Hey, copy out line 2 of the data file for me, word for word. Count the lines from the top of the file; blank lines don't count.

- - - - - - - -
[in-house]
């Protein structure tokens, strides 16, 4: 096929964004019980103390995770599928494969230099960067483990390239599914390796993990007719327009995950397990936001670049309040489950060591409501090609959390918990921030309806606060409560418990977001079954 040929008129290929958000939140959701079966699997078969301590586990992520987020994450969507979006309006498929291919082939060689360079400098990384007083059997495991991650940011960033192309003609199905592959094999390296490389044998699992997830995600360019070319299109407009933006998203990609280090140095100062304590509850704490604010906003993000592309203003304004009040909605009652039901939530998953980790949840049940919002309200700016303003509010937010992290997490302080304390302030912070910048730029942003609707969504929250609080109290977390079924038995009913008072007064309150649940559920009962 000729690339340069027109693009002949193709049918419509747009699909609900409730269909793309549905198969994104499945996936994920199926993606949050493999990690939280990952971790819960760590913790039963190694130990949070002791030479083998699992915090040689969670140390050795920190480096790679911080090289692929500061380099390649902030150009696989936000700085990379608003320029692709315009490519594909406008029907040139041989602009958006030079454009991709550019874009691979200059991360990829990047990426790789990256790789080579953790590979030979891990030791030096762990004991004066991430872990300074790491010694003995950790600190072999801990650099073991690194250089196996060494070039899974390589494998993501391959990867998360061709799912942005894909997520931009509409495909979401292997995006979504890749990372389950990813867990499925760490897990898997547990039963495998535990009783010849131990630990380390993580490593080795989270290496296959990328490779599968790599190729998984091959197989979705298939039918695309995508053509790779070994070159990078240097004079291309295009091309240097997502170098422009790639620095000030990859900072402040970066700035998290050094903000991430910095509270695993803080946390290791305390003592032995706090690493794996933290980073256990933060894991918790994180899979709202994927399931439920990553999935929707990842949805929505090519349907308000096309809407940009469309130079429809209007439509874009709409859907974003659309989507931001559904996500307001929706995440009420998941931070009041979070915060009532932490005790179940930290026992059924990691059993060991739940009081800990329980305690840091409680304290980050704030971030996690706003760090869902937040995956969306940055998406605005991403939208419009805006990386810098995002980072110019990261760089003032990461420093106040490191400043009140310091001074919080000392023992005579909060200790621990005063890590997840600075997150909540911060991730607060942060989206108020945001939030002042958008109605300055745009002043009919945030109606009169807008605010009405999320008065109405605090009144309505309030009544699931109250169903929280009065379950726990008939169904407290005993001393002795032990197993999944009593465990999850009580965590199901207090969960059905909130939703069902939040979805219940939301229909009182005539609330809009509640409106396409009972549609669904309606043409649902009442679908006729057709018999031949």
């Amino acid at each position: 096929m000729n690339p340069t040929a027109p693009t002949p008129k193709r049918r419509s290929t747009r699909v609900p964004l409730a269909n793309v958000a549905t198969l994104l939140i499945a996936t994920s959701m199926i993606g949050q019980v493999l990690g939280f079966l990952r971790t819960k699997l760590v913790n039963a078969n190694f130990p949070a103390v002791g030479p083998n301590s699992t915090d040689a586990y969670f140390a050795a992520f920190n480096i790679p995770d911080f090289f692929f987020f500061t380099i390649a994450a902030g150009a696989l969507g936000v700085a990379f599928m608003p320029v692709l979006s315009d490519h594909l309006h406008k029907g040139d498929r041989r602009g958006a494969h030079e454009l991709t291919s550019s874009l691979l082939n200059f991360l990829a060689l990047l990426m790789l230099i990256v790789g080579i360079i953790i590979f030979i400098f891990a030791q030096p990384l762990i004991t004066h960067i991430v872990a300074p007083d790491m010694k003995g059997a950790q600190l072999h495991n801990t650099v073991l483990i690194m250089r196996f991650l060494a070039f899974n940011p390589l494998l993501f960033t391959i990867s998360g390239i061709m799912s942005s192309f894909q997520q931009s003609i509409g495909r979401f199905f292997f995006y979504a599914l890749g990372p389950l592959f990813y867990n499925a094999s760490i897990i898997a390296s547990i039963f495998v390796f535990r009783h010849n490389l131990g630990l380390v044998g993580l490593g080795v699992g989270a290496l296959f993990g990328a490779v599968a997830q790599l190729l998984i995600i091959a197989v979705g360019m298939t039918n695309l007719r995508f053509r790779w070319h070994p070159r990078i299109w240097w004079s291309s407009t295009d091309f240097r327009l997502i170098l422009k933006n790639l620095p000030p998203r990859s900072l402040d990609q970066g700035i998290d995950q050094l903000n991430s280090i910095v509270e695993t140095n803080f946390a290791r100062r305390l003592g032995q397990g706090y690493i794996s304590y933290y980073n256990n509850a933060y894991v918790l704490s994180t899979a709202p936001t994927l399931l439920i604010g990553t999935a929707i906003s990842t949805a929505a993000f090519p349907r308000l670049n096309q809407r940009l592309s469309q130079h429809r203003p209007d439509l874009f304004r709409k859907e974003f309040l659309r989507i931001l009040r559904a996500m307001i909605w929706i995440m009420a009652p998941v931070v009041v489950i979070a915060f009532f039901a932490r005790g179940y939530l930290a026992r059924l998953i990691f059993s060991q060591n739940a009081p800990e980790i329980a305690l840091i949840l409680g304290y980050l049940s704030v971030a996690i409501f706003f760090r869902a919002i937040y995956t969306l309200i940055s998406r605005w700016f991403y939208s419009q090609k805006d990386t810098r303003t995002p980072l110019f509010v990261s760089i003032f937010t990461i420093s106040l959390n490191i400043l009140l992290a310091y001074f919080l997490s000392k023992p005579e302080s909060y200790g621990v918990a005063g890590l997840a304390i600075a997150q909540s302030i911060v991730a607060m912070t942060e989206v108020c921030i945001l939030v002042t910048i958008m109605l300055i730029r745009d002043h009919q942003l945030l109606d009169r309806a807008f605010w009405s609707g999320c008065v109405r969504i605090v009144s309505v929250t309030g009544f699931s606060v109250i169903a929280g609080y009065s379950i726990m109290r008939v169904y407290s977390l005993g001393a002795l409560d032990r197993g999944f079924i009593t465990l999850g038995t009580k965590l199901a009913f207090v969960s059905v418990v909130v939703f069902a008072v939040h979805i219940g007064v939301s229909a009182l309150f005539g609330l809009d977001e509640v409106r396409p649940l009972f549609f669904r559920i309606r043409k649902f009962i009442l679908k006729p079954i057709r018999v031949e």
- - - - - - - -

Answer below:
């Protein structure tokens, strides 16, 4: 096929964004019980103390995770599928494969230099960067483990390239599914390796993990007719327009995950397990936001670049309040489950060591409501090609959390918990921030309806606060409560418990977001079954 040929008129290929958000939140959701079966699997078969301590586990992520987020994450969507979006309006498929291919082939060689360079400098990384007083059997495991991650940011960033192309003609199905592959094999390296490389044998699992997830995600360019070319299109407009933006998203990609280090140095100062304590509850704490604010906003993000592309203003304004009040909605009652039901939530998953980790949840049940919002309200700016303003509010937010992290997490302080304390302030912070910048730029942003609707969504929250609080109290977390079924038995009913008072007064309150649940559920009962 000729690339340069027109693009002949193709049918419509747009699909609900409730269909793309549905198969994104499945996936994920199926993606949050493999990690939280990952971790819960760590913790039963190694130990949070002791030479083998699992915090040689969670140390050795920190480096790679911080090289692929500061380099390649902030150009696989936000700085990379608003320029692709315009490519594909406008029907040139041989602009958006030079454009991709550019874009691979200059991360990829990047990426790789990256790789080579953790590979030979891990030791030096762990004991004066991430872990300074790491010694003995950790600190072999801990650099073991690194250089196996060494070039899974390589494998993501391959990867998360061709799912942005894909997520931009509409495909979401292997995006979504890749990372389950990813867990499925760490897990898997547990039963495998535990009783010849131990630990380390993580490593080795989270290496296959990328490779599968790599190729998984091959197989979705298939039918695309995508053509790779070994070159990078240097004079291309295009091309240097997502170098422009790639620095000030990859900072402040970066700035998290050094903000991430910095509270695993803080946390290791305390003592032995706090690493794996933290980073256990933060894991918790994180899979709202994927399931439920990553999935929707990842949805929505090519349907308000096309809407940009469309130079429809209007439509874009709409859907974003659309989507931001559904996500307001929706995440009420998941931070009041979070915060009532932490005790179940930290026992059924990691059993060991739940009081800990329980305690840091409680304290980050704030971030996690706003760090869902937040995956969306940055998406605005991403939208419009805006990386810098995002980072110019990261760089003032990461420093106040490191400043009140310091001074919080000392023992005579909060200790621990005063890590997840600075997150909540911060991730607060942060989206108020945001939030002042958008109605300055745009002043009919945030109606009169807008605010009405999320008065109405605090009144309505309030009544699931109250169903929280009065379950726990008939169904407290005993001393002795032990197993999944009593465990999850009580965590199901207090969960059905909130939703069902939040979805219940939301229909009182005539609330809009509640409106396409009972549609669904309606043409649902009442679908006729057709018999031949």